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Commonly Asked Questions About School

"My child is having continued difficulty with his schoolwork. We've tried things the teacher has suggested. Should I consider having him tested for special-education services?"

Schedule another meeting with the teacher with this specific question in mind. Review with the teacher any extra help your child is now receiving and other strategies that have been tried. Talk about the problems that still exist and what other approaches might be considered. If the conference does not pro­duce any significant new directions to pursue, be prepared to request that your child receive further evaluation including consultation with the special-education teacher, the school nurse, a guidance counselor, and your child's pe­diatrician. You might also request that the principal and/or special-education teacher join you at this meeting to answer your questions and provide input.

At the end of the conference, make sure that a plan has been established and that you are clear about the next step. If testing or other evaluation or con­sultation meetings have been scheduled, tell your child about it and why it is being done. He should understand that the testing is designed to determine additional approaches to help make learning and schoolwork easier for him.

"Why does my child's school give standardized tests?"

In many school districts, children routinely undergo a battery of standardized tests, designed by university, state, or private educational services and scored by computer. They are intended to provide a measure of a child's achievement or skill level in certain subjects. In other districts the results may be used to place children in particular classes or programs, and to measure their need for extra services. Some schools report that the collective test scores are used only to examine the school's overall direction and needs and to evaluate teacher performance.

Opponents of these tests argue that they measure only certain components of a child's achievement and intelligence and neglect other important ingredi­ents of success, such as creativity, motivation, and a practical approach to life.

You need to know what your child's scores are and how they are being used in his school. If he does not do well on these types of tests, and your school makes extensive use of their results, you should consider several options. If your child learns well, despite his test scores, you might have him tutored in taking tests. Also, ask that appropriate information be added to your child's file about his strengths and successes.

"Should my child be allowed to use a calculator?"

All children need to be able to perform the mechanics of math without a cal­culator. Once they have mastered these skills and can set up problems, then the use of a calculator may be appropriate—but only if the teacher approves. Talk with the teacher about it, and ask the reasons for his or her decision.

Bear in mind that whether or not children use calculators for school and homework, they need to learn how to use one. Also, it is always appropriate to play number games with the calculator. For example, you can compute a problem in your head while your child checks your answer on the calculator; switch roles for the next problem.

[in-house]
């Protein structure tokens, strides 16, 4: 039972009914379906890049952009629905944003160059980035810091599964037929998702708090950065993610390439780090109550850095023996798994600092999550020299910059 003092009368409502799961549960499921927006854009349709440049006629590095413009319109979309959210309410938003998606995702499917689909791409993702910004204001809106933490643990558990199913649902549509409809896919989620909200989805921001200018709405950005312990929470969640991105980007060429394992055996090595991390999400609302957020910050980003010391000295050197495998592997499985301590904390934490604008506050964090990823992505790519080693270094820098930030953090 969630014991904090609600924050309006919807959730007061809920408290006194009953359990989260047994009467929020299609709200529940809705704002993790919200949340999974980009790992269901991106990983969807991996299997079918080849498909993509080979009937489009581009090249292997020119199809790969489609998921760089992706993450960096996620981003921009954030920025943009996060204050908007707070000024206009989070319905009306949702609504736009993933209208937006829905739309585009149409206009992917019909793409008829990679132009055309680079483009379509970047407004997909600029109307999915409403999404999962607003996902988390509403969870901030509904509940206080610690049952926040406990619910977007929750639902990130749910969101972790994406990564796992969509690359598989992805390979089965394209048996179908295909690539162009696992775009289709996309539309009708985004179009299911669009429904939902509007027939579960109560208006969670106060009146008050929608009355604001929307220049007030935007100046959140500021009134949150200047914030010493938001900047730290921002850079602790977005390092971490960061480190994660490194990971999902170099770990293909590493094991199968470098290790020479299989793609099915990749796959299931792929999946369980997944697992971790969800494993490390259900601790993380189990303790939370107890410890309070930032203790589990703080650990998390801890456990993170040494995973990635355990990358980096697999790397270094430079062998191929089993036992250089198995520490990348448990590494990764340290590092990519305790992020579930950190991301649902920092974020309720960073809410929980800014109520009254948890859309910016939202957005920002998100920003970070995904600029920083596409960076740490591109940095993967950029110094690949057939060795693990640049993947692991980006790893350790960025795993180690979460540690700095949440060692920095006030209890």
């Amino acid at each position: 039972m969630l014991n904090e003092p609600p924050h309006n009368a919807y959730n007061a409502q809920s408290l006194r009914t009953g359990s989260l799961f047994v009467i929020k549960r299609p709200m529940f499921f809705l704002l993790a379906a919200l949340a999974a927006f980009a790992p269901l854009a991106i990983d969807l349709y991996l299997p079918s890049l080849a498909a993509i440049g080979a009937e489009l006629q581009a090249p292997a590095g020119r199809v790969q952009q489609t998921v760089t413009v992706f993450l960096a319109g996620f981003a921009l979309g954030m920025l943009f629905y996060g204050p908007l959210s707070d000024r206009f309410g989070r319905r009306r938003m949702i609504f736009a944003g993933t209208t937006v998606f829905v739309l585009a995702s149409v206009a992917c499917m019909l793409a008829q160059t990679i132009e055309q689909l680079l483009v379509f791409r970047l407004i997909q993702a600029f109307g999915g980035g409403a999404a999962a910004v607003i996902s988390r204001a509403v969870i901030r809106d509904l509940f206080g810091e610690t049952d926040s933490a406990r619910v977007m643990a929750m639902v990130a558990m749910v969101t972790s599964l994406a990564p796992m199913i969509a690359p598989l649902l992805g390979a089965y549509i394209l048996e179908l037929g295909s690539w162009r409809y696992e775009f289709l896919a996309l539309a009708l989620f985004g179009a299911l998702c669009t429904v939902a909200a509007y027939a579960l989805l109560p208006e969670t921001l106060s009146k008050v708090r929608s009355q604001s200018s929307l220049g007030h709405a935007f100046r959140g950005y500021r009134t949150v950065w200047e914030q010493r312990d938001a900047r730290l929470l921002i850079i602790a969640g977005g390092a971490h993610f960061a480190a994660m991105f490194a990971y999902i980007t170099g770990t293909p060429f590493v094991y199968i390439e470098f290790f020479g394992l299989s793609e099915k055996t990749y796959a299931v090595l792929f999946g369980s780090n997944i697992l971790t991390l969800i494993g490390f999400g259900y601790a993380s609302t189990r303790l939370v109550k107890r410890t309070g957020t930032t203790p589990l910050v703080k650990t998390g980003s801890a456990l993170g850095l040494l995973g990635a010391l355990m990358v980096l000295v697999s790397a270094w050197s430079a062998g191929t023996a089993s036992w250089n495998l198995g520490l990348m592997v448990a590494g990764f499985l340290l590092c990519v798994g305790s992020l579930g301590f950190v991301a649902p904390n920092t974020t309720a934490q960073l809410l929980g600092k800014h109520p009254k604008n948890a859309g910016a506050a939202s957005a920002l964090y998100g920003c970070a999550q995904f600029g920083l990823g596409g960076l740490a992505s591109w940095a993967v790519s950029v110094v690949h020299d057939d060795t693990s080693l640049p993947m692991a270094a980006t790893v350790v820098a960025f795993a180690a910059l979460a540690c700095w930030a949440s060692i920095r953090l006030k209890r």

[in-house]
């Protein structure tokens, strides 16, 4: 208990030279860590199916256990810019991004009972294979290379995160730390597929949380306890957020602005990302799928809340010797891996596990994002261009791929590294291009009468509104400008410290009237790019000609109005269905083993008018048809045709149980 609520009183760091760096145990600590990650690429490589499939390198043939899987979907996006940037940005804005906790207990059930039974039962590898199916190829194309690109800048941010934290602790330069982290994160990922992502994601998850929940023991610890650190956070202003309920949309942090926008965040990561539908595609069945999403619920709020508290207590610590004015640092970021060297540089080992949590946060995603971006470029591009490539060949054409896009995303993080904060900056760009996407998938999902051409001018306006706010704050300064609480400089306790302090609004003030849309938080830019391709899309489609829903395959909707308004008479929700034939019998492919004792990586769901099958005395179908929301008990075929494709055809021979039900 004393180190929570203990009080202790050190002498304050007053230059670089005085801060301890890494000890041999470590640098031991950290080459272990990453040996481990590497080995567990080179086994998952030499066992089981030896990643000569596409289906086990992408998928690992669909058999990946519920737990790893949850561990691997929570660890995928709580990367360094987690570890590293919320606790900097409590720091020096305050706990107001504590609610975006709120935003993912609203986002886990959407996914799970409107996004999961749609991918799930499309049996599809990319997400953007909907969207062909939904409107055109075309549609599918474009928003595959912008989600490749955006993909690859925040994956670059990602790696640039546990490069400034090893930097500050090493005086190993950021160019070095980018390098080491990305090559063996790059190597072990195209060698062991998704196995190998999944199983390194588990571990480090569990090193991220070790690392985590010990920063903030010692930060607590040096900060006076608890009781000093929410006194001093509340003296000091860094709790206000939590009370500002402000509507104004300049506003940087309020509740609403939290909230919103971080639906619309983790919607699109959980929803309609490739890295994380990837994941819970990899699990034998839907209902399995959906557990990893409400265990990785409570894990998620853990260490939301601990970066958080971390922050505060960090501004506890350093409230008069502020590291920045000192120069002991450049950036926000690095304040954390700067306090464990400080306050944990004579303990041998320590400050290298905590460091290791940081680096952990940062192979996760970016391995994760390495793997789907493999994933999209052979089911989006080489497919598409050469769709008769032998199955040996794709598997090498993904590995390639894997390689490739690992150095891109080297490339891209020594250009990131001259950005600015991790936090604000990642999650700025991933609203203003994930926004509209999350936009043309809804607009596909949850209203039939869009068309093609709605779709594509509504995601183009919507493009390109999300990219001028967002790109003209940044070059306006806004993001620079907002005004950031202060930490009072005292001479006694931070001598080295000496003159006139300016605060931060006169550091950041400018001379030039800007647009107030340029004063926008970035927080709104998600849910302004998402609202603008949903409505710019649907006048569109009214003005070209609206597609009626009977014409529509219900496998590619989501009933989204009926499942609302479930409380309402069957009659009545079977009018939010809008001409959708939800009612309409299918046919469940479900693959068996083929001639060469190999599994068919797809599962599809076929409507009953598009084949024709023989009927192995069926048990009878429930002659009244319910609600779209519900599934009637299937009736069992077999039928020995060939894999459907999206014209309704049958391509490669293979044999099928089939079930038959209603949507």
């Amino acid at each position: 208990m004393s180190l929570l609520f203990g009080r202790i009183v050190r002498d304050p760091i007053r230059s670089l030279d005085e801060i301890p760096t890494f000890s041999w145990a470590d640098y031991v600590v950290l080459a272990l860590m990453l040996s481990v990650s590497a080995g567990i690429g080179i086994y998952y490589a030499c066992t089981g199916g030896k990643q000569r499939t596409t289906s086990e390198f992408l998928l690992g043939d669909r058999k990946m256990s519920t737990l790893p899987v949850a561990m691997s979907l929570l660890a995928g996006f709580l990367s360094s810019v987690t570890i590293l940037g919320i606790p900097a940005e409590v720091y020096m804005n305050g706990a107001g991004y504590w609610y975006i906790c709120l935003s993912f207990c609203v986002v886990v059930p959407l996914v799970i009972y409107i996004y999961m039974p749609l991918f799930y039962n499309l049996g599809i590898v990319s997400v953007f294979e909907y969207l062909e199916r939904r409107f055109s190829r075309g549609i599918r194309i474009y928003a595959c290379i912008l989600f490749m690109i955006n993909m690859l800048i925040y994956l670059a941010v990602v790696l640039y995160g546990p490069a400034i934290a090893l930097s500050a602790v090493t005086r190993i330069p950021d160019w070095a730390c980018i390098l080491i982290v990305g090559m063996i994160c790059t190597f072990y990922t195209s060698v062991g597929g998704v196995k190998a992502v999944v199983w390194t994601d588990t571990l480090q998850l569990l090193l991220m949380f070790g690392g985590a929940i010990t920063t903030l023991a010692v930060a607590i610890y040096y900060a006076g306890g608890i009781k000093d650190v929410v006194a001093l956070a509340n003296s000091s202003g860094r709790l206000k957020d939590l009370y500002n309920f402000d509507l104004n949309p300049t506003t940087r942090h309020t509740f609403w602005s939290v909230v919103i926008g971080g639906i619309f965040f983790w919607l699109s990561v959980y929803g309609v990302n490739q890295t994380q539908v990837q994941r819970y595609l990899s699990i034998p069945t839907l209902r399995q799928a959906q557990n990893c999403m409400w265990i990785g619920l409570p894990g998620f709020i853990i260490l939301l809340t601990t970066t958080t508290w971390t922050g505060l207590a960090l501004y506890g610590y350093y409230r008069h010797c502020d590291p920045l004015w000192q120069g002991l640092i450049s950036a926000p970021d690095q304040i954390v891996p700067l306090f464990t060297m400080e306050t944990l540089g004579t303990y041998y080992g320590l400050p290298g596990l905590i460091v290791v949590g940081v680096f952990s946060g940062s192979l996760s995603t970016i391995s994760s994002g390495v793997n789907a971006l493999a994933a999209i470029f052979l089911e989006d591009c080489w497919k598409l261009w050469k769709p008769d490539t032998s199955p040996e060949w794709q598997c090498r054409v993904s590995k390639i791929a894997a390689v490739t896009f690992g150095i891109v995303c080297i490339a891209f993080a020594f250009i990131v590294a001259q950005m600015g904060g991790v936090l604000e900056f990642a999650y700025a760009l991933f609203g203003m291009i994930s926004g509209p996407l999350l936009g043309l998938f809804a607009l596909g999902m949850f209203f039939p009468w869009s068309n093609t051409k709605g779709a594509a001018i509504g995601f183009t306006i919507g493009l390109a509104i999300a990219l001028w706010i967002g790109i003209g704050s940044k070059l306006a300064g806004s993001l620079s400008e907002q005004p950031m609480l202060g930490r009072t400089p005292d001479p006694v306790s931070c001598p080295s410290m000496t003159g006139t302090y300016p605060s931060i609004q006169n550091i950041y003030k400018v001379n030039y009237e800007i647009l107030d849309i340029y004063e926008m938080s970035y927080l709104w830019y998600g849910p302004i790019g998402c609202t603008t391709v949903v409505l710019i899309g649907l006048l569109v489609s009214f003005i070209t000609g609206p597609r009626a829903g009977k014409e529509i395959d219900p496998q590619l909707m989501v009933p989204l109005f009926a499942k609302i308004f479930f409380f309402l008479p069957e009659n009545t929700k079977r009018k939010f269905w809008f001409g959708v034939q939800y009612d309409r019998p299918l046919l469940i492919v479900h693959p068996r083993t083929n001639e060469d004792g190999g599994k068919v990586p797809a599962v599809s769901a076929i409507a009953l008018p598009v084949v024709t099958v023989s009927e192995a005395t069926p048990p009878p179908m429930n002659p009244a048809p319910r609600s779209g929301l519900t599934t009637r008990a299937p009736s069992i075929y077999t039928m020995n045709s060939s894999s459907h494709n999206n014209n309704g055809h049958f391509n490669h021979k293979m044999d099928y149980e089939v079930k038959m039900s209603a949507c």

"Should I buy my child a computer?"

It is important that your child learn basic keyboard and computer skills. Many schools are training elementary-school students in computer skills, and have found that the youngsters have an aptitude for developing these skills. There are many computerized learning programs that students use at school to prac­tice and review math and language art skills.

Even if having a home computer is an option for your family, there is no con­sensus among educators that it is essential. Here are some factors to consider:

  • Does your child have a special learning problem that could be helped by working with a computer? For example, does he have a muscle or neuro­logical problem that makes it difficult for him to write with a pencil and paper, and thus could a computer make it easier for him to do his home­work and term papers?
  • Do you have the time and money to find, buy, and teach your child edu­cational programs?
  • Will the computer be used almost exclusively for video games?
  • Will it interfere with family time?

Parental time and interest, and not the availability of a computer, are the critical ingredients for learning at home. If you do have a computer in your home, you need to carefully monitor its use—supervision is a must. First, computers can absorb too much of your child's time, consuming time other­wise available for homework, play, and physical activity. Second, the Internet's chat rooms can be easily accessed by children, and some have violent or sex­ual content that is entirely inappropriate for school-age children.

Last Updated
Caring for Your School-Age Child: Ages 5 to 12 (Copyright © 2004 American Academy of Pediatrics)
The information contained on this Web site should not be used as a substitute for the medical care and advice of your pediatrician. There may be variations in treatment that your pediatrician may recommend based on individual facts and circumstances.
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